I’m not sure where or how I discovered Juan, my lithe and smiling Latino dance master. In the pages of the Village Voice is a reasonable guess since in the ‘70s I was a faithful reader of that local wildflower that had, like the other journalistic bad boy of the day, the Women’s Wear Daily, burst into sudden and fantastic bloom. Both papers were chroniclers of what then passed as “the Scene,” a New York condition that surrounded but did not, alas, include me. I stood on the outside of that glittering world and looked at it only through the windows of the Village Voice where I might have caught a passing glance of Juan doing the Hustle inside a third floor studio on 17th Street.
It wasn’t a vision; it was an ad I saw in the Voice: “Dance Lessons: Latin, Ballroom, Hustle. Private and Group. Experienced Teacher. Call or Come In.” I called and then I came in and joined a Hustle class of nine: three couples, a woman named Lisa, a guy named Thomas and me, former altar boy and presently Professor of Middle Eastern and Islamic Studies, History and Religion. The couples danced, or not, together, Thomas and I took turns with Lisa or with Juan himself. It was easy going, or at least Juan made it seem so: a couple of little box-steps and then a flood of pounding rhythms that the music seemed to inject into my nervous system, which relayed them to my 50 year old body. And then, that antique instrument that had never possessed anything that might be called grace, converted them, quite to my astonishment, into a series of twists, turns and twirls through which I led my partner.
It was really Juan, of course, who had grace in abundance and a Latin elegance that was not distributed to Bronx Irish-Catholic males in the Depression era. He moved easily, lightly, whether leading, when he was illustrating a step or move with one of the women, or when he was following, when dancing with Thomas or me. “Keep the back straight,” he implored or, my favorite, “Noble! Noble!” Somewhere deep within Juan Corteja were the bloodlines of a bullfighter. “Hai! Torrero!” Juan was, in any event, the best dance partner I’ve ever had, as I’m sure he was to many another when he shook us amateurs out of his hair and went out to the clubs of an evening and really danced.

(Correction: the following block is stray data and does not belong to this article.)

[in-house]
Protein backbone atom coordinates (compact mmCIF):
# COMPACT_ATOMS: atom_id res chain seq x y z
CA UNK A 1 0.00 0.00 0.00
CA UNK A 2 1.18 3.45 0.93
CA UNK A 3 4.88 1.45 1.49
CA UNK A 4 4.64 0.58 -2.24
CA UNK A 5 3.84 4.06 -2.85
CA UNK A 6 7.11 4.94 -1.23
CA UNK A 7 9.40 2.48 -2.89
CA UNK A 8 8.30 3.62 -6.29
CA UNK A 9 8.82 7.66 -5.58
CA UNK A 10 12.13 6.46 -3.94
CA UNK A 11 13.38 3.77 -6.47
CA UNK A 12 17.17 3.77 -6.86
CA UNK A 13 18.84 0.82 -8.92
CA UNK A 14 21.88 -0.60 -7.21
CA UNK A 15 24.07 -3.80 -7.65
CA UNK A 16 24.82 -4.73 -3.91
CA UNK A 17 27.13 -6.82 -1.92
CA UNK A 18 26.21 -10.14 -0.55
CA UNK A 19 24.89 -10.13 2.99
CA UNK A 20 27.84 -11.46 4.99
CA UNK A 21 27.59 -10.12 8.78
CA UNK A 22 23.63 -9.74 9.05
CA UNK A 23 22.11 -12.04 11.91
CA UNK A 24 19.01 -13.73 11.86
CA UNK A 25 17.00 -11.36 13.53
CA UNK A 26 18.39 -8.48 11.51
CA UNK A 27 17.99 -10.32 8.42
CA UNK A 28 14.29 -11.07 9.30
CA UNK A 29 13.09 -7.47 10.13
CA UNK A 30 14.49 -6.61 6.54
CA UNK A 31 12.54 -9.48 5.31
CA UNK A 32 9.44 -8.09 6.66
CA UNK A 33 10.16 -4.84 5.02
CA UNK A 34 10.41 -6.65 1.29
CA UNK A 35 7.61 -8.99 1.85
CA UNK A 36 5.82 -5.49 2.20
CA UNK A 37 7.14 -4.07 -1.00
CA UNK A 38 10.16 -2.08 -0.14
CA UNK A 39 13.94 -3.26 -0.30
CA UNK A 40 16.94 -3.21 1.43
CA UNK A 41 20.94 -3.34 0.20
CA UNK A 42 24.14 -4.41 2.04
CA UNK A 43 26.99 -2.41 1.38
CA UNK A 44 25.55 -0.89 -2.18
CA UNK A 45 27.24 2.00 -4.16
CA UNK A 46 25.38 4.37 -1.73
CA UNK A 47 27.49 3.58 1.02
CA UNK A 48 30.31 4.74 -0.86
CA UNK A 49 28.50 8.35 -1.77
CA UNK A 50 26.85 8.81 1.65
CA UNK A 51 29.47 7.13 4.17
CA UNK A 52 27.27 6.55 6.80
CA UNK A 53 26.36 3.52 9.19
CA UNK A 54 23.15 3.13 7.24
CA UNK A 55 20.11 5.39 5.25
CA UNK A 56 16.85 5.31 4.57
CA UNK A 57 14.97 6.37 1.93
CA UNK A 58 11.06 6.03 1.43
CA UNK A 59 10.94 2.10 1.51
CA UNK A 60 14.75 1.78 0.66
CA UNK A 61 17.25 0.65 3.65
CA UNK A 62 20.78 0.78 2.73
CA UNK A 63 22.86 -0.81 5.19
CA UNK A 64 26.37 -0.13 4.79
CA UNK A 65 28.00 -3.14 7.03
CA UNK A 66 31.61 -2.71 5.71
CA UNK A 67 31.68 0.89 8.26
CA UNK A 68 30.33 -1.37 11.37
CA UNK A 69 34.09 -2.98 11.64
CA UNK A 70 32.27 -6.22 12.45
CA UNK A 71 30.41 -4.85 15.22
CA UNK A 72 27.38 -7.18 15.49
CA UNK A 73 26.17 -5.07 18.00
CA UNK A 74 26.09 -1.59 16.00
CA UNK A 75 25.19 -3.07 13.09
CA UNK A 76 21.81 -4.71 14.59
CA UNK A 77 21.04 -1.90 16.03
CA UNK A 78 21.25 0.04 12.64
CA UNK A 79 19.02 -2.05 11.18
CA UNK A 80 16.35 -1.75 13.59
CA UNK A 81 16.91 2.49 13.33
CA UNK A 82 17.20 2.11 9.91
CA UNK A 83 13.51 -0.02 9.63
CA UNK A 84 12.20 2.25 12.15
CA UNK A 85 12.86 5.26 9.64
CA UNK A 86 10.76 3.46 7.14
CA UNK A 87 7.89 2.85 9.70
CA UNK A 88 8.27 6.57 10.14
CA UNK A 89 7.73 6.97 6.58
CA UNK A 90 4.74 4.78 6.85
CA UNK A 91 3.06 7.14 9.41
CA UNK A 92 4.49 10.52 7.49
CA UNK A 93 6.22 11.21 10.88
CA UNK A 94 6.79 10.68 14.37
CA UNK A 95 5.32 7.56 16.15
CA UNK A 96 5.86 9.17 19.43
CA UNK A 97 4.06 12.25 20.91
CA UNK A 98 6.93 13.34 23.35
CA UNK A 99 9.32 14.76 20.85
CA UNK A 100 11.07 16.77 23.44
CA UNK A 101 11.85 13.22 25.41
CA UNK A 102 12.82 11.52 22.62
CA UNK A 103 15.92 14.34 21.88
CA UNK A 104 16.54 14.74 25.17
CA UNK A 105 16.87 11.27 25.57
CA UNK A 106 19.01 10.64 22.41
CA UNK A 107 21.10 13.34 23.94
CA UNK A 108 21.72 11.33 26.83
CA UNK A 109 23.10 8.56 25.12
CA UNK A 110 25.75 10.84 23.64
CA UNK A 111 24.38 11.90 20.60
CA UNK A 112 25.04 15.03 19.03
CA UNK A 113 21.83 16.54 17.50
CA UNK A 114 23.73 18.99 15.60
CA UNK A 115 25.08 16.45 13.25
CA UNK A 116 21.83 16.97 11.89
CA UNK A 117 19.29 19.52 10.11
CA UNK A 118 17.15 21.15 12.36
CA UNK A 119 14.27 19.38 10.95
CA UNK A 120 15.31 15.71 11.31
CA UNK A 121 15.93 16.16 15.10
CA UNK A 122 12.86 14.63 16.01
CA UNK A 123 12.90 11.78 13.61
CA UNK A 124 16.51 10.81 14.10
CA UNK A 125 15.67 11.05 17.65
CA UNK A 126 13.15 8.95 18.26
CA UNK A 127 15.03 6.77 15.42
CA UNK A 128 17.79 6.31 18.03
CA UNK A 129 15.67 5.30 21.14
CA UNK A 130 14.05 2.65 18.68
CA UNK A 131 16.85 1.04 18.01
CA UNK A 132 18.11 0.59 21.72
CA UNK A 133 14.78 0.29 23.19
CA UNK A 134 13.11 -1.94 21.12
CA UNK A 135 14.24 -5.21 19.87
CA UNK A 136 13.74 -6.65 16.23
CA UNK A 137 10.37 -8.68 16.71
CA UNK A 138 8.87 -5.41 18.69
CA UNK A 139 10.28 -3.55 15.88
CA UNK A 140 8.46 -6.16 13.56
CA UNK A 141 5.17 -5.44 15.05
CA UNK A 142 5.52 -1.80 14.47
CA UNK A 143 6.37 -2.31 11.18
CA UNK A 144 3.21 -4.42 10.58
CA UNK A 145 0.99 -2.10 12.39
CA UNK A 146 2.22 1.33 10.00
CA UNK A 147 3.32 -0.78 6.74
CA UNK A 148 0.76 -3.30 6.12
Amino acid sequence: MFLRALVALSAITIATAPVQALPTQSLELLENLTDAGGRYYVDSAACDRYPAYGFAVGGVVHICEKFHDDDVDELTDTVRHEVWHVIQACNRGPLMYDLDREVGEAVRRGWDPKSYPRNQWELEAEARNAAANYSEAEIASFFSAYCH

My dance education lasted six weeks and by its end the long mirrors on the studio wall announced that I could actually perform that arcane ritual called the Hustle, which Lisa, never one for overstatement, endorsed with a ringing “Not bad.” By way of a commencement Juan took us all to a club where he abruptly threw us into the pool to see if we could swim in real water.
If it was real water, it was at the very shallow end of the pool. We arrived at 9 PM, all atremble and huddled together in terror of exposure, at a place in Chelsea called “The Cat” or, as I later heard Juan laughingly refer to it on the phone, “The Kitten.” The hall was half-deserted at that unstylish hour and the few dancers looked like they might be finishing up from a previous evening. But it was a real dance floor, with real disco being played by a live DJ, “Might Mo” — “Mo for Motation,” he later explained to us. And yes, the final guarantee of authenticity, a glittering disco ball cast its slivers of silver on the nervous amateurs below.
It was a historical moment for me: there I was dancing in public, and in a real disco club, albeit in the low minors. But there was a larger cultural importance to that evening. It may have been the first and last time that anyone went out discoing in polo shirts and chinos. Juan was of course perfectly attired: polyester flowered shirt, flared pants taut across the pelvis, a golden chain around his neck and high-heeled clogs upon his nimble feet. But he danced, I noticed, with strangers and at a good distance from his erstwhile charges. The few onlookers stared at us from the surrounding darkness. We thought it was because of our inept dancing. It was, but a large quantum of their amazement was also directed at the clothes on our backs.
At about eleven o’clock, an hour or so before the real dancers arrived, we called it quits, filled with self-congratulation and showering compliments on Juan for turning dross, if not into gold, at least into a semi-precious metal. My own reflection was, first, I can do this. It was followed by the obsessive’s inevitable corollary: if I was going to do this thing –the dimensions of “this thing” left suggestively unmeasured– I should do it right, or at least as right as my fifty-odd summers of inhibition and repression allowed.